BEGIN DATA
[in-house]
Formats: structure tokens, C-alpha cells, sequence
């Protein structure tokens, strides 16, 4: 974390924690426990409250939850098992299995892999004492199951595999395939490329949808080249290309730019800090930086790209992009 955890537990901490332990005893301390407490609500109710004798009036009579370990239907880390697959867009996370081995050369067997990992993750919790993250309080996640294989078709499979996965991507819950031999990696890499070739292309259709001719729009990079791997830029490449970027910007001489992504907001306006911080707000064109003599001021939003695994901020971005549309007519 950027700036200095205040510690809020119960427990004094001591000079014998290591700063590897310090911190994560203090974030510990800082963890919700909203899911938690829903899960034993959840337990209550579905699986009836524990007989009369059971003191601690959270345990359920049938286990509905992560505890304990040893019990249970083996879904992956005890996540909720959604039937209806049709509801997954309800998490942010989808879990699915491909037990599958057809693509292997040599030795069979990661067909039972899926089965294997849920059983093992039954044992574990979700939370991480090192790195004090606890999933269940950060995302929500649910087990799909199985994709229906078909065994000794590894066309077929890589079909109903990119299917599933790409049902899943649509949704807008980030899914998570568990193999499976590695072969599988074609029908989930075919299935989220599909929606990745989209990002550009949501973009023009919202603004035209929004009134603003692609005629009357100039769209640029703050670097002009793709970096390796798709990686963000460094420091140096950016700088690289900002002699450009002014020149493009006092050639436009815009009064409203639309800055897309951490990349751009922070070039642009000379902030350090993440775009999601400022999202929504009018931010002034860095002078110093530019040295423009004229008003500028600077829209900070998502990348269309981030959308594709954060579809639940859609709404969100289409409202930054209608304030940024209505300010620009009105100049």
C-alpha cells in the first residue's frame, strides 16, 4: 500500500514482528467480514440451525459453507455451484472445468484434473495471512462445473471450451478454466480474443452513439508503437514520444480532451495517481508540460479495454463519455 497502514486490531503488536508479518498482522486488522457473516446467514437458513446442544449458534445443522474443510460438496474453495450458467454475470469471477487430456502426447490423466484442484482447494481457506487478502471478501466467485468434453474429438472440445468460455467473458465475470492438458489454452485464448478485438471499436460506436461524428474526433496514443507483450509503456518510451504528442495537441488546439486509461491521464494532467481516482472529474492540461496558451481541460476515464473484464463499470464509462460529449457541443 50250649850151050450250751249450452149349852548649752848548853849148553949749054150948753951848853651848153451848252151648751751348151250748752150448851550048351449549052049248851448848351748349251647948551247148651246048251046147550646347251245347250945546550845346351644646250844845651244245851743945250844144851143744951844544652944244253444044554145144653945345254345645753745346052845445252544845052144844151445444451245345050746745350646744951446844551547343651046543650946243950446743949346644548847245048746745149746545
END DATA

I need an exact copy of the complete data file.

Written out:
[in-house]
Formats: structure tokens, C-alpha cells, sequence
């Protein structure tokens, strides 16, 4: 974390924690426990409250939850098992299995892999004492199951595999395939490329949808080249290309730019800090930086790209992009 955890537990901490332990005893301390407490609500109710004798009036009579370990239907880390697959867009996370081995050369067997990992993750919790993250309080996640294989078709499979996965991507819950031999990696890499070739292309259709001719729009990079791997830029490449970027910007001489992504907001306006911080707000064109003599001021939003695994901020971005549309007519 950027700036200095205040510690809020119960427990004094001591000079014998290591700063590897310090911190994560203090974030510990800082963890919700909203899911938690829903899960034993959840337990209550579905699986009836524990007989009369059971003191601690959270345990359920049938286990509905992560505890304990040893019990249970083996879904992956005890996540909720959604039937209806049709509801997954309800998490942010989808879990699915491909037990599958057809693509292997040599030795069979990661067909039972899926089965294997849920059983093992039954044992574990979700939370991480090192790195004090606890999933269940950060995302929500649910087990799909199985994709229906078909065994000794590894066309077929890589079909109903990119299917599933790409049902899943649509949704807008980030899914998570568990193999499976590695072969599988074609029908989930075919299935989220599909929606990745989209990002550009949501973009023009919202603004035209929004009134603003692609005629009357100039769209640029703050670097002009793709970096390796798709990686963000460094420091140096950016700088690289900002002699450009002014020149493009006092050639436009815009009064409203639309800055897309951490990349751009922070070039642009000379902030350090993440775009999601400022999202929504009018931010002034860095002078110093530019040295423009004229008003500028600077829209900070998502990348269309981030959308594709954060579809639940859609709404969100289409409202930054209608304030940024209505300010620009009105100049």
C-alpha cells in the first residue's frame, strides 16, 4: 500500500514482528467480514440451525459453507455451484472445468484434473495471512462445473471450451478454466480474443452513439508503437514520444480532451495517481508540460479495454463519455 497502514486490531503488536508479518498482522486488522457473516446467514437458513446442544449458534445443522474443510460438496474453495450458467454475470469471477487430456502426447490423466484442484482447494481457506487478502471478501466467485468434453474429438472440445468460455467473458465475470492438458489454452485464448478485438471499436460506436461524428474526433496514443507483450509503456518510451504528442495537441488546439486509461491521464494532467481516482472529474492540461496558451481541460476515464473484464463499470464509462460529449457541443 50250649850151050450250751249450452149349852548649752848548853849148553949749054150948753951848853651848153451848252151648751751348151250748752150448851550048351449549052049248851448848351748349251647948551247148651246048251046147550646347251245347250945546550845346351644646250844845651244245851743945250844144851143744951844544652944244253444044554145144653945345254345645753745346052845445252544845052144844151445444451245345050746745350646744951446844551547343651046543650946243950446743949346644548847245048746745149746545